Firstly, there’s no such thing as an average day – at least not here. A typical 24 hours might include meetings with direct reports, investor relations, helping the sales team with their business development, strategic planning, and reacting and being proactive with HR matters.
The weighting of these responsibilities will change on a daily basis and you always have to make time for special tasks, like this article. It makes it hard to establish a routine, but I know exactly what to prioritize, which is the main thing.
Have you got any unique tricks or habits you do to help you stay productive during the day?
Snoozing emails! I use Gmelius, a collaboration platform for Gmail, to keep my inbox light and tidy. I also keep all my meetings to under 45 minutes, which means I always have time to plan and respond to the latest urgent matter. I actually have a tool in G Suite that restricts anything above that time frame.
In terms of equipment, I have an electric desk that I swear by. There are all kinds of physical and mental benefits to spending at least some of your day standing up. I’ve found that I now stand for over half an average day, which is a good target to aim for.
How much do you look at what your competitors are doing?
Without any like-for-like competitors, we tend to focus more on anything that’s likely to impact the way retailers sell online. If someone brings out a solution that alters the customer journey in any way, it can sometimes create a challenge or an opportunity for RevLifter. Our corner of the retail space – deals and promotions – has seen very little innovation in recent years. It means that you have to take cues from a much broader scope (i.e. the customer experience) rather than any list of competitors.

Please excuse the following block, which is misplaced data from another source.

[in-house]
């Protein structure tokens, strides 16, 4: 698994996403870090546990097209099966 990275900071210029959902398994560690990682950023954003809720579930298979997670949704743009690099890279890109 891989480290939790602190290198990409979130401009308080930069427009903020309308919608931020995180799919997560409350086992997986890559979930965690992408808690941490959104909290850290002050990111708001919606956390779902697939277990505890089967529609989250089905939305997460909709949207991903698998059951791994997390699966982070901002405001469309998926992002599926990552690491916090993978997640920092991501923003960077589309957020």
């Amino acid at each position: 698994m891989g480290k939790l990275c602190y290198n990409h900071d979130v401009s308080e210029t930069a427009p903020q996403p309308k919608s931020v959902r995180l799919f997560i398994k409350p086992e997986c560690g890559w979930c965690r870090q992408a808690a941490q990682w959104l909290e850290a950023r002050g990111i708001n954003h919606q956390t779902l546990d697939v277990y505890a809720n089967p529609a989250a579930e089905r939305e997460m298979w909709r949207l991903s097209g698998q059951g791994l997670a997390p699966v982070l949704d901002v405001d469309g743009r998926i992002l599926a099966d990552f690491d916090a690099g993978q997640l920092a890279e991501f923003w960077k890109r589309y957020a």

There’s also something to be said about concentrating on the unique value you bring to a client – whether a retailer or otherwise – and the challenges they face. We created RevLifter to fix the broken digital deal process. It required a totally different approach to customer incentivization and we were at the vanguard of it, hence why we tend to look forward, rather than across or back!
And finally, what do you want the future to hold for RevLifter?
I want us to make every eCommerce deal intelligent for as many retailers as possible. Our technology is designed to be scalable and accessible to any brand selling online. We’re on course to cement our place in the eCommerce industry, but I want us to be a major consideration for any retailer in any market. When they need to drive a specific goal, they should think of RevLifter.
Obviously, we as a company have specific goals and milestones to aim for, but I truly believe we’re onto an idea that’s incredibly versatile in the way that it responds to a range of challenges.